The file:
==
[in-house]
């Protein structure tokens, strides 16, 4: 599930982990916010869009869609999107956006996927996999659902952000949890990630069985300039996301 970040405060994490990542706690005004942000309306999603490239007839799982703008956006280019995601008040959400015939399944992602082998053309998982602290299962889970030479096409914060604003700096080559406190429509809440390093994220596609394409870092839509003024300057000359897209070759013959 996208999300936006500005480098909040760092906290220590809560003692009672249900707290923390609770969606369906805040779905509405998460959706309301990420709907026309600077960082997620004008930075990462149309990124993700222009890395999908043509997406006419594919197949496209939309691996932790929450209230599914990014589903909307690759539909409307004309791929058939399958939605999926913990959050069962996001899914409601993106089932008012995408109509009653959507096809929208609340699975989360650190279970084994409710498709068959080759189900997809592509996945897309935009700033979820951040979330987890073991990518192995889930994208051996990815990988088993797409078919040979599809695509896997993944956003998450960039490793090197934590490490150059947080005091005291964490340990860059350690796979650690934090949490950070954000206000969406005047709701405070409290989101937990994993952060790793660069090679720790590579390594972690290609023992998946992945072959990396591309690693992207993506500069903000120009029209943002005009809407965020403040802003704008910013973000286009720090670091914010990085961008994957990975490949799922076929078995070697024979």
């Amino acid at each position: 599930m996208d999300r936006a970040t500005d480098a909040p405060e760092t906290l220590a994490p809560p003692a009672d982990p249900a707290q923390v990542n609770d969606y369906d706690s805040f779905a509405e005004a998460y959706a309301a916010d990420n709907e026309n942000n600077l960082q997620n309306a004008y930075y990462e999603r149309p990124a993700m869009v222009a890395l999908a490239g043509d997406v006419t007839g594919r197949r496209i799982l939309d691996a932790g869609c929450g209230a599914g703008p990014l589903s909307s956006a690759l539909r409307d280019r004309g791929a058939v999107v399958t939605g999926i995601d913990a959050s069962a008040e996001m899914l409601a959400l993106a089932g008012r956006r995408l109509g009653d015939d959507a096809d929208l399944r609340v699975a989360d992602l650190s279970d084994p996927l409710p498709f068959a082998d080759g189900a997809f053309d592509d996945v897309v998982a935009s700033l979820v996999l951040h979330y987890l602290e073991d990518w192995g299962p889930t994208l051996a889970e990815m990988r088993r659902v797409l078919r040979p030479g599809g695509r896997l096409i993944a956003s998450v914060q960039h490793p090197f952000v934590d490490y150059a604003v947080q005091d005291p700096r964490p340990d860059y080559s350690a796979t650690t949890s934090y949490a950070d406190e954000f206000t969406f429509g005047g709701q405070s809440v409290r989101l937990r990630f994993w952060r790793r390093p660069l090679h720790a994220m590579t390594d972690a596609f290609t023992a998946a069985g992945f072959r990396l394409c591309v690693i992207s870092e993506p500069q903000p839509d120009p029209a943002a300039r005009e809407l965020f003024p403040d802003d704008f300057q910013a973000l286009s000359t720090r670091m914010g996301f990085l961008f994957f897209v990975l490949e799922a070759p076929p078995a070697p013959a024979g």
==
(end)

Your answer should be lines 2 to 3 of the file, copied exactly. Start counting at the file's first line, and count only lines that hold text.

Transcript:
């Protein structure tokens, strides 16, 4: 599930982990916010869009869609999107956006996927996999659902952000949890990630069985300039996301 970040405060994490990542706690005004942000309306999603490239007839799982703008956006280019995601008040959400015939399944992602082998053309998982602290299962889970030479096409914060604003700096080559406190429509809440390093994220596609394409870092839509003024300057000359897209070759013959 996208999300936006500005480098909040760092906290220590809560003692009672249900707290923390609770969606369906805040779905509405998460959706309301990420709907026309600077960082997620004008930075990462149309990124993700222009890395999908043509997406006419594919197949496209939309691996932790929450209230599914990014589903909307690759539909409307004309791929058939399958939605999926913990959050069962996001899914409601993106089932008012995408109509009653959507096809929208609340699975989360650190279970084994409710498709068959080759189900997809592509996945897309935009700033979820951040979330987890073991990518192995889930994208051996990815990988088993797409078919040979599809695509896997993944956003998450960039490793090197934590490490150059947080005091005291964490340990860059350690796979650690934090949490950070954000206000969406005047709701405070409290989101937990994993952060790793660069090679720790590579390594972690290609023992998946992945072959990396591309690693992207993506500069903000120009029209943002005009809407965020403040802003704008910013973000286009720090670091914010990085961008994957990975490949799922076929078995070697024979």
């Amino acid at each position: 599930m996208d999300r936006a970040t500005d480098a909040p405060e760092t906290l220590a994490p809560p003692a009672d982990p249900a707290q923390v990542n609770d969606y369906d706690s805040f779905a509405e005004a998460y959706a309301a916010d990420n709907e026309n942000n600077l960082q997620n309306a004008y930075y990462e999603r149309p990124a993700m869009v222009a890395l999908a490239g043509d997406v006419t007839g594919r197949r496209i799982l939309d691996a932790g869609c929450g209230a599914g703008p990014l589903s909307s956006a690759l539909r409307d280019r004309g791929a058939v999107v399958t939605g999926i995601d913990a959050s069962a008040e996001m899914l409601a959400l993106a089932g008012r956006r995408l109509g009653d015939d959507a096809d929208l399944r609340v699975a989360d992602l650190s279970d084994p996927l409710p498709f068959a082998d080759g189900a997809f053309d592509d996945v897309v998982a935009s700033l979820v996999l951040h979330y987890l602290e073991d990518w192995g299962p889930t994208l051996a889970e990815m990988r088993r659902v797409l078919r040979p030479g599809g695509r896997l096409i993944a956003s998450v914060q960039h490793p090197f952000v934590d490490y150059a604003v947080q005091d005291p700096r964490p340990d860059y080559s350690a796979t650690t949890s934090y949490a950070d406190e954000f206000t969406f429509g005047g709701q405070s809440v409290r989101l937990r990630f994993w952060r790793r390093p660069l090679h720790a994220m590579t390594d972690a596609f290609t023992a998946a069985g992945f072959r990396l394409c591309v690693i992207s870092e993506p500069q903000p839509d120009p029209a943002a300039r005009e809407l965020f003024p403040d802003d704008f300057q910013a973000l286009s000359t720090r670091m914010g996301f990085l961008f994957f897209v990975l490949e799922a070759p076929p078995a070697p013959a024979g």